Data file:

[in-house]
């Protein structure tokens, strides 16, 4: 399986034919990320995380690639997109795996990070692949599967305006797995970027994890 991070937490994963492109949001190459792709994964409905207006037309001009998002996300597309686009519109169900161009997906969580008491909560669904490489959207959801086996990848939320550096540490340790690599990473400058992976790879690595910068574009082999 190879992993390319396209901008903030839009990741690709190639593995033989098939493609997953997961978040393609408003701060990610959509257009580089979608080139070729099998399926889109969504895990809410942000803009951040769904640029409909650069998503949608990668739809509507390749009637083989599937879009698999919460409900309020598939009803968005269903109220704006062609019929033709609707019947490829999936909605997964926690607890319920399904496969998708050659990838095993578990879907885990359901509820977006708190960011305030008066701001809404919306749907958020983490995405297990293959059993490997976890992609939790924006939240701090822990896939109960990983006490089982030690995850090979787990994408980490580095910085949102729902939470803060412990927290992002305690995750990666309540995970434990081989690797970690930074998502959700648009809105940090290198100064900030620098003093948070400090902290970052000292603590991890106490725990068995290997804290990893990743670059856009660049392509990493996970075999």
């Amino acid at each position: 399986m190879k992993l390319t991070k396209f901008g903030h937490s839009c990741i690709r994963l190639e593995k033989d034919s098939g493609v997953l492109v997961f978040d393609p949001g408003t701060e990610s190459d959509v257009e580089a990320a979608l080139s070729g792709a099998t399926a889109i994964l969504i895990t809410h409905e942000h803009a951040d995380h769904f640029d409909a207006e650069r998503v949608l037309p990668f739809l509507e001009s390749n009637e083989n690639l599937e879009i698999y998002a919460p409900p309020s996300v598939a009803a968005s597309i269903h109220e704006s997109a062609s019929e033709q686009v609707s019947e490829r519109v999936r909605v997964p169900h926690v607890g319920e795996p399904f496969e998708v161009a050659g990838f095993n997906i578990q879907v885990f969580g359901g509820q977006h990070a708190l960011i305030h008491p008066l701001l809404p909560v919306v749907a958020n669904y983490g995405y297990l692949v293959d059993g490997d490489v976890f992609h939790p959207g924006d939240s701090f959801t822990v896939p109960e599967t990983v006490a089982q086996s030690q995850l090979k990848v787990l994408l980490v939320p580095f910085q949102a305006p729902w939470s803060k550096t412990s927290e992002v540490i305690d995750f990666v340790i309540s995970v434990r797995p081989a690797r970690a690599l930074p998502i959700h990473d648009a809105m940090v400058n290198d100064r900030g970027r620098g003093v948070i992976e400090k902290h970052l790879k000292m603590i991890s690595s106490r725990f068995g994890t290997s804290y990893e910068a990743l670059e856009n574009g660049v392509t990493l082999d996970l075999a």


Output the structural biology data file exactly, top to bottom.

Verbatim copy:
[in-house]
């Protein structure tokens, strides 16, 4: 399986034919990320995380690639997109795996990070692949599967305006797995970027994890 991070937490994963492109949001190459792709994964409905207006037309001009998002996300597309686009519109169900161009997906969580008491909560669904490489959207959801086996990848939320550096540490340790690599990473400058992976790879690595910068574009082999 190879992993390319396209901008903030839009990741690709190639593995033989098939493609997953997961978040393609408003701060990610959509257009580089979608080139070729099998399926889109969504895990809410942000803009951040769904640029409909650069998503949608990668739809509507390749009637083989599937879009698999919460409900309020598939009803968005269903109220704006062609019929033709609707019947490829999936909605997964926690607890319920399904496969998708050659990838095993578990879907885990359901509820977006708190960011305030008066701001809404919306749907958020983490995405297990293959059993490997976890992609939790924006939240701090822990896939109960990983006490089982030690995850090979787990994408980490580095910085949102729902939470803060412990927290992002305690995750990666309540995970434990081989690797970690930074998502959700648009809105940090290198100064900030620098003093948070400090902290970052000292603590991890106490725990068995290997804290990893990743670059856009660049392509990493996970075999």
């Amino acid at each position: 399986m190879k992993l390319t991070k396209f901008g903030h937490s839009c990741i690709r994963l190639e593995k033989d034919s098939g493609v997953l492109v997961f978040d393609p949001g408003t701060e990610s190459d959509v257009e580089a990320a979608l080139s070729g792709a099998t399926a889109i994964l969504i895990t809410h409905e942000h803009a951040d995380h769904f640029d409909a207006e650069r998503v949608l037309p990668f739809l509507e001009s390749n009637e083989n690639l599937e879009i698999y998002a919460p409900p309020s996300v598939a009803a968005s597309i269903h109220e704006s997109a062609s019929e033709q686009v609707s019947e490829r519109v999936r909605v997964p169900h926690v607890g319920e795996p399904f496969e998708v161009a050659g990838f095993n997906i578990q879907v885990f969580g359901g509820q977006h990070a708190l960011i305030h008491p008066l701001l809404p909560v919306v749907a958020n669904y983490g995405y297990l692949v293959d059993g490997d490489v976890f992609h939790p959207g924006d939240s701090f959801t822990v896939p109960e599967t990983v006490a089982q086996s030690q995850l090979k990848v787990l994408l980490v939320p580095f910085q949102a305006p729902w939470s803060k550096t412990s927290e992002v540490i305690d995750f990666v340790i309540s995970v434990r797995p081989a690797r970690a690599l930074p998502i959700h990473d648009a809105m940090v400058n290198d100064r900030g970027r620098g003093v948070i992976e400090k902290h970052l790879k000292m603590i991890s690595s106490r725990f068995g994890t290997s804290y990893e910068a990743l670059e856009n574009g660049v392509t990493l082999d996970l075999a």